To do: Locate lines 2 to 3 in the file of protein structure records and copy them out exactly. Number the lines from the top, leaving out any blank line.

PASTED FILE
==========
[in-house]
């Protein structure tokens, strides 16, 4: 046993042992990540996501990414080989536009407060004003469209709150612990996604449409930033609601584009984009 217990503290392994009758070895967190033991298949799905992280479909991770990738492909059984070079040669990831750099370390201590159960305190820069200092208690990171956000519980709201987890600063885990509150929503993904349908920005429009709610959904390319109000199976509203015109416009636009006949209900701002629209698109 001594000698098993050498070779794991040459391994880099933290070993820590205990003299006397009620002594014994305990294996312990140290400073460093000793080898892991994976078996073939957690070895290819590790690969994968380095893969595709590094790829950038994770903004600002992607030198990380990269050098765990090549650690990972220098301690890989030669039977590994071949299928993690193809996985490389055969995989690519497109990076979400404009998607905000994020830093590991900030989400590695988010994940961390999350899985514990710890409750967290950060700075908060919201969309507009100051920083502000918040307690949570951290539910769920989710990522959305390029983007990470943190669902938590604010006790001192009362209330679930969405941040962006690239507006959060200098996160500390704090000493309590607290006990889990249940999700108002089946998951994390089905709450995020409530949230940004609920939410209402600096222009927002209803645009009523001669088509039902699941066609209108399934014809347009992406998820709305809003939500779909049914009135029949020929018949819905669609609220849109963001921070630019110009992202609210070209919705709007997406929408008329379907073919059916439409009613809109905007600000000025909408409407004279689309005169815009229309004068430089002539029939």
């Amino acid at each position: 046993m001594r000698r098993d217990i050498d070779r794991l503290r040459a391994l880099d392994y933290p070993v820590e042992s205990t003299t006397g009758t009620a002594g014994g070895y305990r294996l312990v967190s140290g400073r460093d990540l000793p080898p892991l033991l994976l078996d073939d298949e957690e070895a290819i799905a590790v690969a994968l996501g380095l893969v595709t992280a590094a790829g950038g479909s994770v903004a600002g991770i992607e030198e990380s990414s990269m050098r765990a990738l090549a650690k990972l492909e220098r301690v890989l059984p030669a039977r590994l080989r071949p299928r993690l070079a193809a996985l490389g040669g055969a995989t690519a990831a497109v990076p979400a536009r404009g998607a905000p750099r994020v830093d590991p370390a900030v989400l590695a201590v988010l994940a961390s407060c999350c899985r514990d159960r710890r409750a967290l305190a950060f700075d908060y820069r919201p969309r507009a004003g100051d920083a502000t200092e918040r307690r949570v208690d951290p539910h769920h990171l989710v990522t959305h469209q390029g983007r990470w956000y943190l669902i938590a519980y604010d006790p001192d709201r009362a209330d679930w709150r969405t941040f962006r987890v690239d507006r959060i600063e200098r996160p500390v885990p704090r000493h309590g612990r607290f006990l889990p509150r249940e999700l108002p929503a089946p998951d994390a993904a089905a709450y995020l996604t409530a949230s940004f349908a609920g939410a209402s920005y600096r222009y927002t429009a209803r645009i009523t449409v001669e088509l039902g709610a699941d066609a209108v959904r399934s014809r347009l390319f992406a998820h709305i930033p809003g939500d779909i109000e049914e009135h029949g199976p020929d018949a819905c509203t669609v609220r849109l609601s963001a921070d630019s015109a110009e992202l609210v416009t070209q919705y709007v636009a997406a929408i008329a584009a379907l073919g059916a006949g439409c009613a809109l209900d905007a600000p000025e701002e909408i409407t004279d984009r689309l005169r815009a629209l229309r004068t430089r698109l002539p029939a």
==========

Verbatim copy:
């Protein structure tokens, strides 16, 4: 046993042992990540996501990414080989536009407060004003469209709150612990996604449409930033609601584009984009 217990503290392994009758070895967190033991298949799905992280479909991770990738492909059984070079040669990831750099370390201590159960305190820069200092208690990171956000519980709201987890600063885990509150929503993904349908920005429009709610959904390319109000199976509203015109416009636009006949209900701002629209698109 001594000698098993050498070779794991040459391994880099933290070993820590205990003299006397009620002594014994305990294996312990140290400073460093000793080898892991994976078996073939957690070895290819590790690969994968380095893969595709590094790829950038994770903004600002992607030198990380990269050098765990090549650690990972220098301690890989030669039977590994071949299928993690193809996985490389055969995989690519497109990076979400404009998607905000994020830093590991900030989400590695988010994940961390999350899985514990710890409750967290950060700075908060919201969309507009100051920083502000918040307690949570951290539910769920989710990522959305390029983007990470943190669902938590604010006790001192009362209330679930969405941040962006690239507006959060200098996160500390704090000493309590607290006990889990249940999700108002089946998951994390089905709450995020409530949230940004609920939410209402600096222009927002209803645009009523001669088509039902699941066609209108399934014809347009992406998820709305809003939500779909049914009135029949020929018949819905669609609220849109963001921070630019110009992202609210070209919705709007997406929408008329379907073919059916439409009613809109905007600000000025909408409407004279689309005169815009229309004068430089002539029939």
């Amino acid at each position: 046993m001594r000698r098993d217990i050498d070779r794991l503290r040459a391994l880099d392994y933290p070993v820590e042992s205990t003299t006397g009758t009620a002594g014994g070895y305990r294996l312990v967190s140290g400073r460093d990540l000793p080898p892991l033991l994976l078996d073939d298949e957690e070895a290819i799905a590790v690969a994968l996501g380095l893969v595709t992280a590094a790829g950038g479909s994770v903004a600002g991770i992607e030198e990380s990414s990269m050098r765990a990738l090549a650690k990972l492909e220098r301690v890989l059984p030669a039977r590994l080989r071949p299928r993690l070079a193809a996985l490389g040669g055969a995989t690519a990831a497109v990076p979400a536009r404009g998607a905000p750099r994020v830093d590991p370390a900030v989400l590695a201590v988010l994940a961390s407060c999350c899985r514990d159960r710890r409750a967290l305190a950060f700075d908060y820069r919201p969309r507009a004003g100051d920083a502000t200092e918040r307690r949570v208690d951290p539910h769920h990171l989710v990522t959305h469209q390029g983007r990470w956000y943190l669902i938590a519980y604010d006790p001192d709201r009362a209330d679930w709150r969405t941040f962006r987890v690239d507006r959060i600063e200098r996160p500390v885990p704090r000493h309590g612990r607290f006990l889990p509150r249940e999700l108002p929503a089946p998951d994390a993904a089905a709450y995020l996604t409530a949230s940004f349908a609920g939410a209402s920005y600096r222009y927002t429009a209803r645009i009523t449409v001669e088509l039902g709610a699941d066609a209108v959904r399934s014809r347009l390319f992406a998820h709305i930033p809003g939500d779909i109000e049914e009135h029949g199976p020929d018949a819905c509203t669609v609220r849109l609601s963001a921070d630019s015109a110009e992202l609210v416009t070209q919705y709007v636009a997406a929408i008329a584009a379907l073919g059916a006949g439409c009613a809109l209900d905007a600000p000025e701002e909408i409407t004279d984009r689309l005169r815009a629209l229309r004068t430089r698109l002539p029939a």